Too Good to Be True?
Q: As a nutritionist, do you think it’s possible to gain muscle and lose fat simultaneously? If so, how would someone do it? The conventional wisdom says you have to add calories to build muscle, and then cut calories to drop fat.
A: According to my friend Charles Poliquin, the whole business of bulking and cutting is obsolete. Here’s what he told me: “I can take a 200-pound guy with 20% body fat down to 6% in 8 weeks, with no change in body weight.” That would represent a loss of 28 pounds in fat and a gain of 28 pounds in muscle.
You’d better believe there’s a catch. He’d have to train twice a day, and this is how Poliquin describes the nutrition strategy: “I usually give them 2 grams of protein per pound of body weight per day, and the carbs come from 10 licks of a dried prune.”
Not sure I’m totally in line with that recommendation, but who am I to argue with the master?
Urine Trouble Now!
Q: More than one UFC fighter believes that drinking his own urine has a medicinal effect. Is there any truth to this?
A: The idea of drinking your own urine for health benefits is not as insane as it sounds, which is why the UFC fighters you’re talking about are hardly alone in their choice of hot beverages.
People have been drinking their own trouser tea for thousands of years. The Bible, in Proverbs 5:15, seems to make a cryptic reference to it: “Drink waters out of thine own cistern.” (Okay, it’s probably talking about marital fidelity, but it’s not like the original author will sit down for an interview.) There’s a Sanskrit text that contains no less than 107 verses on the benefits of “pure water or your own urine.” And in 1978, Morarji Desai, the prime minister of India, told Dan Rather that urine therapy was the perfect solution for the millions of Indians who can’t afford medical care.
Urine is both sterile and devoid of any pathogens, unless you have a kidney or urinary infection. It’s 95% water; the rest of it is urea, salt, and dissolved and suspended non-toxic solids. So drinking your own urine is perfectly safe. If you’re really, really, tempted, pour some in a glass and give it a try.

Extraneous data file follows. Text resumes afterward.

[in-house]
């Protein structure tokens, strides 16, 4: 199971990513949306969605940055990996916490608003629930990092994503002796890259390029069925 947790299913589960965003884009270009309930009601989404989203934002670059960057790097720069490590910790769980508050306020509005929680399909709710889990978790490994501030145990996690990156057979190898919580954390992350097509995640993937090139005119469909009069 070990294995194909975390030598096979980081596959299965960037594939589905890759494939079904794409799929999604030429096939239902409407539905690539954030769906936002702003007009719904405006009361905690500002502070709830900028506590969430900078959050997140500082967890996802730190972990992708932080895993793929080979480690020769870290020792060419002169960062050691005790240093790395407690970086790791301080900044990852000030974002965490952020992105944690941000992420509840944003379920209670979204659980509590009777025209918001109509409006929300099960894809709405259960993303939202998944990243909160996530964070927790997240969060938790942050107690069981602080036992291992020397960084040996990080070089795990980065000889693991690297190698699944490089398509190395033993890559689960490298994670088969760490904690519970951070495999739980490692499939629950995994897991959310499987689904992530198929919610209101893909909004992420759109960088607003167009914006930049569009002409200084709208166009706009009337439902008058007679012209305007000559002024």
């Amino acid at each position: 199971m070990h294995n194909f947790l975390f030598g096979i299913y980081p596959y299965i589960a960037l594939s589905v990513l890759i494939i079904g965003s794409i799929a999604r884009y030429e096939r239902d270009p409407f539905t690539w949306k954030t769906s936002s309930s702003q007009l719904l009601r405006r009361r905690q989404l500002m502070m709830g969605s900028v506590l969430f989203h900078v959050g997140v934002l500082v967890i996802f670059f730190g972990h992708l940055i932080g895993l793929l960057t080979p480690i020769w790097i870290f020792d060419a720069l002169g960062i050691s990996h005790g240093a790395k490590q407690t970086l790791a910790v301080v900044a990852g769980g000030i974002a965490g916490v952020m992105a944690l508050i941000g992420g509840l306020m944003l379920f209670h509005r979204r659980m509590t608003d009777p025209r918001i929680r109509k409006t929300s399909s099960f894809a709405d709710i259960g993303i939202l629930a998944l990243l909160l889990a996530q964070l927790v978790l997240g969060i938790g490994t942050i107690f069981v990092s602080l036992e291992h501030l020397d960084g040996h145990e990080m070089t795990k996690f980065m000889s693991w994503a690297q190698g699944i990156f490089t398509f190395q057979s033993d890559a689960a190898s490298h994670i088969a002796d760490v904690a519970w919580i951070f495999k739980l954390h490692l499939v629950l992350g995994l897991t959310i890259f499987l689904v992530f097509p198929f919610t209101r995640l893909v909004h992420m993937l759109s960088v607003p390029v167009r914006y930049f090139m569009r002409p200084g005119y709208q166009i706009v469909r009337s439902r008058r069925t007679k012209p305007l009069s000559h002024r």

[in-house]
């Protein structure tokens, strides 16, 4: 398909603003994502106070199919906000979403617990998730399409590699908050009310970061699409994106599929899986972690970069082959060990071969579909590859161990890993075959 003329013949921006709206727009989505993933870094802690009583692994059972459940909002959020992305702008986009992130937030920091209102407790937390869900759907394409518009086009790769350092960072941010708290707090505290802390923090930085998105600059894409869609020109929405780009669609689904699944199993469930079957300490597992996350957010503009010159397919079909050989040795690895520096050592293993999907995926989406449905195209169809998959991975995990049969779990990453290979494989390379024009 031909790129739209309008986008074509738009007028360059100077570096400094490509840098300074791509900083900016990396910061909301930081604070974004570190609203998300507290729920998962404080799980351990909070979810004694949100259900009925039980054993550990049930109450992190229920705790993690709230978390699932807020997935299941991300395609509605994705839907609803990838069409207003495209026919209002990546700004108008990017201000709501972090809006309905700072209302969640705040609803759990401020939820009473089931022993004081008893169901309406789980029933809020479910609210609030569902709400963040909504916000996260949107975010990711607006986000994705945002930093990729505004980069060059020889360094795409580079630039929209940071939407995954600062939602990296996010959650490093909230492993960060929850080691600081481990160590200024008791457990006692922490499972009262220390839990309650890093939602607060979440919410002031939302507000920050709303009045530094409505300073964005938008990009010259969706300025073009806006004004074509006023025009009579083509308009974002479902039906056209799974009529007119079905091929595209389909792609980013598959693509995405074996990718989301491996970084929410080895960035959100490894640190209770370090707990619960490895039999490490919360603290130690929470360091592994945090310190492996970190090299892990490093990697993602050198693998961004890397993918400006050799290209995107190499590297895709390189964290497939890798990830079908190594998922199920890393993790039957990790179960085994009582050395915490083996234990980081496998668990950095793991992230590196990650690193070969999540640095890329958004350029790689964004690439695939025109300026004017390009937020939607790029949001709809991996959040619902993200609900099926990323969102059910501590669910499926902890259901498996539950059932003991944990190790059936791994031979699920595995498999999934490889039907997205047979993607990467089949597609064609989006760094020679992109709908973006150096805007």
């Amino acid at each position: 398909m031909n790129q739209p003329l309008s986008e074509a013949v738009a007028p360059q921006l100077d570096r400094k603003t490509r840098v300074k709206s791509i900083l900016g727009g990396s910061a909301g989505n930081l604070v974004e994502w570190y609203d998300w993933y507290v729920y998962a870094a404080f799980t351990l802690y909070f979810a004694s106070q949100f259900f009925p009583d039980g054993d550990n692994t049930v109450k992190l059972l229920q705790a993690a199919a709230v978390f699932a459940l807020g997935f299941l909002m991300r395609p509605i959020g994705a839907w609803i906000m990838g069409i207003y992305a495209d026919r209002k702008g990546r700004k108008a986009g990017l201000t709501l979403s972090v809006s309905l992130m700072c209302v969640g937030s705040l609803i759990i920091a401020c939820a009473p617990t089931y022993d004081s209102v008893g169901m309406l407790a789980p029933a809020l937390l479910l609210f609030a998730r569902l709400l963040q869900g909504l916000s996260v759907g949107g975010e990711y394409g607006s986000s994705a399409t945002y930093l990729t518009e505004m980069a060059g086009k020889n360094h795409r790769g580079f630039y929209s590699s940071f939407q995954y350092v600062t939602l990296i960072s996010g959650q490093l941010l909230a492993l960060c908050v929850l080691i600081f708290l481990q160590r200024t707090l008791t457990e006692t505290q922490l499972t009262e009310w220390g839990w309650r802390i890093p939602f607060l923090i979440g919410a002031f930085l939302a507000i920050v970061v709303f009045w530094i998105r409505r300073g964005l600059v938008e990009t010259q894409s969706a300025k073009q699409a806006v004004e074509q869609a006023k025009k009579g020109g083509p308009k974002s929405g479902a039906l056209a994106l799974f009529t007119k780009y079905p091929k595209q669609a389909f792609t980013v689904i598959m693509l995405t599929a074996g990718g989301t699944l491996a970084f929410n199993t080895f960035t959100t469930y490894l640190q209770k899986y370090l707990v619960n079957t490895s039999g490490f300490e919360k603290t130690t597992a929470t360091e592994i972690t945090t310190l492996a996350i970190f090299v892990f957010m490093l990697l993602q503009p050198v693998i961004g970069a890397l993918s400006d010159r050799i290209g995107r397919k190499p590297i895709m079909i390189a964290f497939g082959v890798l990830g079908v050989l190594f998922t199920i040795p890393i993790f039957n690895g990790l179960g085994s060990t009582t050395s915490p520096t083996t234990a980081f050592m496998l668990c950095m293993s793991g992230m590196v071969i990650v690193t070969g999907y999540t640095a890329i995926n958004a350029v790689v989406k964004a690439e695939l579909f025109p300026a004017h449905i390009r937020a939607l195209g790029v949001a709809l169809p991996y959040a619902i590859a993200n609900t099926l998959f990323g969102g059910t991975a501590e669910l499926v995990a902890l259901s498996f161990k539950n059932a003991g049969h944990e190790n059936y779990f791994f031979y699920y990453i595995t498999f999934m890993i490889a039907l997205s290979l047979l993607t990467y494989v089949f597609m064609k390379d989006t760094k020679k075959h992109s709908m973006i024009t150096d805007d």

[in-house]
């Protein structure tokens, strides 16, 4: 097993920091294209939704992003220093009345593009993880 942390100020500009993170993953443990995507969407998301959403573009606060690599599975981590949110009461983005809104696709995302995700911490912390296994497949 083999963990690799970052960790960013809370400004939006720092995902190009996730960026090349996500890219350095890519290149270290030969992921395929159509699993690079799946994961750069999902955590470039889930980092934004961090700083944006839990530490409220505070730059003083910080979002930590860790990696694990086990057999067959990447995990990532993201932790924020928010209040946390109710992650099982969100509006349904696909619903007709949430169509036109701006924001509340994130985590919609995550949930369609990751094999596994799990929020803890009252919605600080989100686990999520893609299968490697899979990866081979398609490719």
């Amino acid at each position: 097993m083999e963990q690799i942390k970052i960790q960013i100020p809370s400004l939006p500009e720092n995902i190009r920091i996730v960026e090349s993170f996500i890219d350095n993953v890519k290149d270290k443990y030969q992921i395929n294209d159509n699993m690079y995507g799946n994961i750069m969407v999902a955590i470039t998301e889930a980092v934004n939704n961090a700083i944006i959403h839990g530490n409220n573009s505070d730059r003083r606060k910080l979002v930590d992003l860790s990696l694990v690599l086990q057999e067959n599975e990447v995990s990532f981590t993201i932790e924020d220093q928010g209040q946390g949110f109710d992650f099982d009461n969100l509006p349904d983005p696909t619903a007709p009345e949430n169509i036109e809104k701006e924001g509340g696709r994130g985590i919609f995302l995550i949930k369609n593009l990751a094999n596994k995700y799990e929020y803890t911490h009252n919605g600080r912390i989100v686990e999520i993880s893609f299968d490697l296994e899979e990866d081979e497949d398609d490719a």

Are there any health benefits? No one really knows. Urine contains small amounts of hormones, proteins, and antibodies, which are probably the source of the belief that it has medicinal qualities.
That said, just because we don’t have any Western science that supports the health claims doesn’t mean there aren’t any. For starters, how would you get funding for a study like that? Go to the National Institutes of Health and ask for money to do a clinical trial on urine-based therapies?
Not going to happen.
And even if you found private funding, and by some miracle got approval from the university’s human-subjects committee, what would you give the control group? Apple cider vinegar?
Spice of Life
Q: I’ve heard some amazing health claims made for cinnamon. Does it really increase insulin sensitivity? And if so, does that mean I can put apple pie in my diet, as long as it has some cinnamon on it?
A: Two very promising studies by USDA scientist Richard Anderson and colleagues did in fact show that cinnamon extracts could lower blood sugar.
In a 2003 study, as little as a gram a day helped people with type II diabetes lower their fasting glucose, triglycerides, and LDL cholesterol after 40 days, with levels continuing to drop for 20 more days after that. And in another study, water-soluble compounds from cinnamon called polyphenolic polymers increased sugar metabolism twentyfold in fat cells.
Other studies, alas, haven’t found such promising benefits.
Nonetheless, cinnamon is high in antioxidants, on top of the fact it makes everything taste really, really good. Adding some cinnamon to food and beverages couldn’t hurt, and may even help inch you to gain a tad more insulin sensitivity.
But by itself it won’t cure type II diabetes, but it sure can’t turn apple pie into health food.
- Strandhagen, et al, “High fruit intake may reduce mortality among middle-aged and elderly men”, Eur J Clin Nutrition 2000; 54: 337-341